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|Targeting Iran on a Syrian Battlefield
by Ben Schreiner
Still stinging from the "travesty" of their defeat in the United Nations Security Council over the weekend, the United States and the "international community" have already begun to hatch their next ploy for intervention into Syria.
On Monday -- with the Security Council, and ostensibly diplomacy as well, having been deemed "neutered" by Secretary of State Hillary Clinton -- the U.S. shuttered its embassy in Syria. However, as a State Department official told Reuters, former Syrian ambassador Robert Ford "will maintain contacts with the Syrian opposition."
As the Los Angeles Times (2/7) elaborated, Washington's "current focus is to organize a 'contact group' to build stronger ties with Syrian opposition and pressure Assad with tightened economic sanctions." The idea being, in the words of President Obama, to "tighten the noose around the regime's neck."
The problem with any strategy of imposed isolation, though, is twofold. First, as brutal as Assad may be, he still retains a strong measure of internal support. (Perhaps as many as 55% of Syrians wish for him to remain in power.)
Second, even with tightened economic sanctions, Syria remains far from economic isolation. As The Independent's Robert Fisk keenly observes:
With the limitations of isolation fully understood, the clamor for arming the "Free Syrian Army" (FSA) has begun in earnest. U.S. Senators (and brethren war hawks) John McCain and Joseph Lieberman have both emerged to call for "all options, including arming the opposition" to be employed in toppling the Assad regime. It won't be long before such a cry comes from the American punditry as well.
The White House has so far rebuffed such calls in public. As Press Secretary Jay Carney has stated: "We are not considering that step right now."
However, CNN (2/7) reports that "the Pentagon and the U.S. Central Command have begun a preliminary internal review of U.S. military capabilities [within Syria] . . . in the event President Barack Obama were to call for them."
The idea rapidly taking hold, we see, is for the West to scuttle any efforts afoot by Russia to mediate a diplomatic resolution to the crisis by "quietly" funneling arms to the FSA via Washington's Arab client states. Of course, such a calculus presumes Russia will somehow remain none the wiser to the entire scheme. Guess it's time to toss that much-celebrated U.S.-Russia reset to the dustbin of history.
But, the risk of a Cold War era proxy war pales in comparison to the ultimate prize a Syrian triumph would entail for U.S. imperialism. As Pepe Escobar writes, "The bulk of Washington elites see regime change in Syria as a crucial way to hurt Iran. So this goes way beyond Syria. It's about shattering the Iranian regime."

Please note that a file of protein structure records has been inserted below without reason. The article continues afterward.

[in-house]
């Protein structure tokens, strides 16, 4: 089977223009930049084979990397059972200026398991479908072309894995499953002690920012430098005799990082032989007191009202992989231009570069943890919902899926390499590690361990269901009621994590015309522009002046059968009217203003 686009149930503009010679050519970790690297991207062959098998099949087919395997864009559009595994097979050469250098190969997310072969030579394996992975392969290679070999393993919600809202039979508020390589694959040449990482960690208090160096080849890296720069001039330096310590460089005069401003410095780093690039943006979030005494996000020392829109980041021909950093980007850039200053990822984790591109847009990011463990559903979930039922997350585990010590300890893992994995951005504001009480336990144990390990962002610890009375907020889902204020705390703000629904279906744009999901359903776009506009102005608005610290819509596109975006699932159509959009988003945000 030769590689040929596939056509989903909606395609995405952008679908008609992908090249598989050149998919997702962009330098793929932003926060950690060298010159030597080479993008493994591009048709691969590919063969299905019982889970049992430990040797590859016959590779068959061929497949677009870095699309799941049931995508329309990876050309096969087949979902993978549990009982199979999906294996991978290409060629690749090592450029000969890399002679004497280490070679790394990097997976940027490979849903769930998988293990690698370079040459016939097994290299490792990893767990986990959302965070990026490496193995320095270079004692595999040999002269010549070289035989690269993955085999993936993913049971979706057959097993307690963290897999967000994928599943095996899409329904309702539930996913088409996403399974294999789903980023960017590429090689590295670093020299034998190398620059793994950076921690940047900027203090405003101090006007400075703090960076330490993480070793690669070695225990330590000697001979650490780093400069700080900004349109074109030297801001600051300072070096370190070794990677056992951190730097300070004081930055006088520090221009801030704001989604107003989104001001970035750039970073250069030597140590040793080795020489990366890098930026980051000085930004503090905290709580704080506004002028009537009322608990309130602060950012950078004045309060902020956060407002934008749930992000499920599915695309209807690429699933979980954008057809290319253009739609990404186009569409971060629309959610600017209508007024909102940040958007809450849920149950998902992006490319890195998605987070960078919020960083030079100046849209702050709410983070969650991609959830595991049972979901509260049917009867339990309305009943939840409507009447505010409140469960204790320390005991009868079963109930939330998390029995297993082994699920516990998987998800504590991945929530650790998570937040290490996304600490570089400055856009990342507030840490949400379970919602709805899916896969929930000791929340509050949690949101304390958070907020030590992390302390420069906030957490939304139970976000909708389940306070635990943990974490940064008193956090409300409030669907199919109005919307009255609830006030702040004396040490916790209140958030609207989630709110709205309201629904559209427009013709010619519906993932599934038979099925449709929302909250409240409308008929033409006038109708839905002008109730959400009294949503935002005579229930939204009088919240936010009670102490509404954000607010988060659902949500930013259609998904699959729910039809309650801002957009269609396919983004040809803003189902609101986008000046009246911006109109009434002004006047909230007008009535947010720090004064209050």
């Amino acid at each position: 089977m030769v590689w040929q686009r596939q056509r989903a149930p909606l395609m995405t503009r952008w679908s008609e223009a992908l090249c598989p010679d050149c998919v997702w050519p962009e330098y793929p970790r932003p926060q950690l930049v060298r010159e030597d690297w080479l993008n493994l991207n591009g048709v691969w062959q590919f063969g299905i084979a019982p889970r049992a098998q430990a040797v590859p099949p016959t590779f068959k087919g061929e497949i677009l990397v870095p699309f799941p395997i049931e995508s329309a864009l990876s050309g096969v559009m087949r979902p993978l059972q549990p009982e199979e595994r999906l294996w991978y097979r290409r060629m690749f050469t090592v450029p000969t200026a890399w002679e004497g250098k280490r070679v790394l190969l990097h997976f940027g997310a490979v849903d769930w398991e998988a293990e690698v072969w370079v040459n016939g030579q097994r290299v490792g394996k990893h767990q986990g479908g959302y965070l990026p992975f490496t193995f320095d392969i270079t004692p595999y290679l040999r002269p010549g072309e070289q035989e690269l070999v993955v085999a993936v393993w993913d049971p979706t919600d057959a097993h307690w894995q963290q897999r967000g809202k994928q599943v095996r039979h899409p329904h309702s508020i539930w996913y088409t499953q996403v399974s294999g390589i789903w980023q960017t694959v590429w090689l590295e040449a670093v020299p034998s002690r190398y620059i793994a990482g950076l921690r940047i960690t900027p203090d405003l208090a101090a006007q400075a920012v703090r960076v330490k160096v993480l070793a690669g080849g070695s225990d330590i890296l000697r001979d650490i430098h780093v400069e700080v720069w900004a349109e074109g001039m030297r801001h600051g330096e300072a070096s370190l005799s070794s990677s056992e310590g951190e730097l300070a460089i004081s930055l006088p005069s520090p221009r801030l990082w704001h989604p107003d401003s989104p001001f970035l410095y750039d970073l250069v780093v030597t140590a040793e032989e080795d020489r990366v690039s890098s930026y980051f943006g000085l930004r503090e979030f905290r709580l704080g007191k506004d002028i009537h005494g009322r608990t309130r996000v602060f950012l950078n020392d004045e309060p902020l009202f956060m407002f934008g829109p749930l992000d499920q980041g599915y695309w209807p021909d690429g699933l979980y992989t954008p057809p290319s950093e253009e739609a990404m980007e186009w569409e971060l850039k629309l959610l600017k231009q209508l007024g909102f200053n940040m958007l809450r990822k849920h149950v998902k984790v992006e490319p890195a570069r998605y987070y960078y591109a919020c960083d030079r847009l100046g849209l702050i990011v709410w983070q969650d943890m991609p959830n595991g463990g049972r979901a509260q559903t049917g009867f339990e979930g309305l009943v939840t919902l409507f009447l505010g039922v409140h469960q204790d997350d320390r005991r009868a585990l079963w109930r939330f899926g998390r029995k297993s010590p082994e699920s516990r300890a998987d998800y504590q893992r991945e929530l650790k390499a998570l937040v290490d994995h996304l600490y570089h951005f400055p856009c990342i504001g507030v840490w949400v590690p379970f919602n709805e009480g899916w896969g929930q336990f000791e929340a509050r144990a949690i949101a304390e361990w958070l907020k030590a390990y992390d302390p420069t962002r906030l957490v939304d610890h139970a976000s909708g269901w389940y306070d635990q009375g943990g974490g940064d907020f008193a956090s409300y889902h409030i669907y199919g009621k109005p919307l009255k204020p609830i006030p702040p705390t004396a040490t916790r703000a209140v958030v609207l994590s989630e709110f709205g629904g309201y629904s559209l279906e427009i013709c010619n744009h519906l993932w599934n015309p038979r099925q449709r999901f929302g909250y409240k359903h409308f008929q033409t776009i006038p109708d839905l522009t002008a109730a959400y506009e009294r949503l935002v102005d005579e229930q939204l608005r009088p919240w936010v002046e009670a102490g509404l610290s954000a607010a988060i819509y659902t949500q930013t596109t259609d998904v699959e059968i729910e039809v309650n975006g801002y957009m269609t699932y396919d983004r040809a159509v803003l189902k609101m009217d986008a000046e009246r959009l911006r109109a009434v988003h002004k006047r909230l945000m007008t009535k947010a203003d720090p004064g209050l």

Indeed, as the New York Times (1/31) has reported, American officials "see the possible downfall of Mr. Assad as an event that could further undermine Iran as its economy reels under the sanctions imposed to get Tehran to suspend its nuclear program."
Former Mossad chief Efraim Halevy argues much the same in a recent Times op-ed. Efraim writes, "If Mr. Assad goes, Iranian hegemony over Syria must go with him. Anything less would rob Mr. Assad's departure of any significance." He continues: "The current standoff in Syria presents a rare chance to rid the world of the Iranian menace to international security and well-being."
And never prone to shy away when opportunity beckons, the West now clamors for intervention in Syria. All the while, its eyes remain transfixed upon Tehran.
So, as American officials and media continue to feign disgust over the violence in Syria and to decry Russia's seeming indifference, don't be deceived. Such cries are displays of nothing but contrived moral outrage. After all, where was all the disgust as Israel slaughtered Palestinians in Operation Cast Lead? And where is all the moral outrage as U.S. drones continue to target the innocent? And we can, of course, go on.
Thus, such manufactured piety is nothing but a ruse, cynically employed to garner support for a Syrian "regime change." A "regime change," it is quite clear, that would serve to bring the crown jewel of Tehran closer at hand.
The targeting of Iran, then, appears poised to play out on a Syrian battlefield.
Ben Schreiner is a freelance writer based in Oregon. He may be reached at <firstname.lastname@example.org>.